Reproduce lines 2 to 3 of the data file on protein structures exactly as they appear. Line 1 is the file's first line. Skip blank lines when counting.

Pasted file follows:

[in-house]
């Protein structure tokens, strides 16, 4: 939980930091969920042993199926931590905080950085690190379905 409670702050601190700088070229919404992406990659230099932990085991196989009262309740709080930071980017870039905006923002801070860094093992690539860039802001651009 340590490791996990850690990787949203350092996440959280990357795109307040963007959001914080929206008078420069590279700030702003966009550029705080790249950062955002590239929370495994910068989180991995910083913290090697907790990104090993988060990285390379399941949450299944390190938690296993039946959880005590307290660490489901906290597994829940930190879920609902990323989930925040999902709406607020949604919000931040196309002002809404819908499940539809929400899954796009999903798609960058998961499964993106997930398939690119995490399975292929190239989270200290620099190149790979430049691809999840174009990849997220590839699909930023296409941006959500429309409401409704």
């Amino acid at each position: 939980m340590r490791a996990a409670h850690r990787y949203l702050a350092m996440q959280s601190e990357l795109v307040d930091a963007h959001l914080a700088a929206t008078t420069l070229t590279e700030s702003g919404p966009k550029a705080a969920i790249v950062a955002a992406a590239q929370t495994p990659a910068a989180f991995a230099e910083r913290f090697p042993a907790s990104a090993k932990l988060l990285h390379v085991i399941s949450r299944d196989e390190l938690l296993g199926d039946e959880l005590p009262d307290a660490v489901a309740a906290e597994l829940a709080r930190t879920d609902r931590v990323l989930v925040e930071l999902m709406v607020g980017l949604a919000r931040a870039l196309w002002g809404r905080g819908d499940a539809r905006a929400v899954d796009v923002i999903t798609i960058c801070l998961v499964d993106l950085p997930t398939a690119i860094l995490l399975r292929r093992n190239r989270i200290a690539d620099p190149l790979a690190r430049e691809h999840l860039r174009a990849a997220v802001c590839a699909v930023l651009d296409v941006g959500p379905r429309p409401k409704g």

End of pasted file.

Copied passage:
């Protein structure tokens, strides 16, 4: 939980930091969920042993199926931590905080950085690190379905 409670702050601190700088070229919404992406990659230099932990085991196989009262309740709080930071980017870039905006923002801070860094093992690539860039802001651009 340590490791996990850690990787949203350092996440959280990357795109307040963007959001914080929206008078420069590279700030702003966009550029705080790249950062955002590239929370495994910068989180991995910083913290090697907790990104090993988060990285390379399941949450299944390190938690296993039946959880005590307290660490489901906290597994829940930190879920609902990323989930925040999902709406607020949604919000931040196309002002809404819908499940539809929400899954796009999903798609960058998961499964993106997930398939690119995490399975292929190239989270200290620099190149790979430049691809999840174009990849997220590839699909930023296409941006959500429309409401409704």
């Amino acid at each position: 939980m340590r490791a996990a409670h850690r990787y949203l702050a350092m996440q959280s601190e990357l795109v307040d930091a963007h959001l914080a700088a929206t008078t420069l070229t590279e700030s702003g919404p966009k550029a705080a969920i790249v950062a955002a992406a590239q929370t495994p990659a910068a989180f991995a230099e910083r913290f090697p042993a907790s990104a090993k932990l988060l990285h390379v085991i399941s949450r299944d196989e390190l938690l296993g199926d039946e959880l005590p009262d307290a660490v489901a309740a906290e597994l829940a709080r930190t879920d609902r931590v990323l989930v925040e930071l999902m709406v607020g980017l949604a919000r931040a870039l196309w002002g809404r905080g819908d499940a539809r905006a929400v899954d796009v923002i999903t798609i960058c801070l998961v499964d993106l950085p997930t398939a690119i860094l995490l399975r292929r093992n190239r989270i200290a690539d620099p190149l790979a690190r430049e691809h999840l860039r174009a990849a997220v802001c590839a699909v930023l651009d296409v941006g959500p379905r429309p409401k409704g």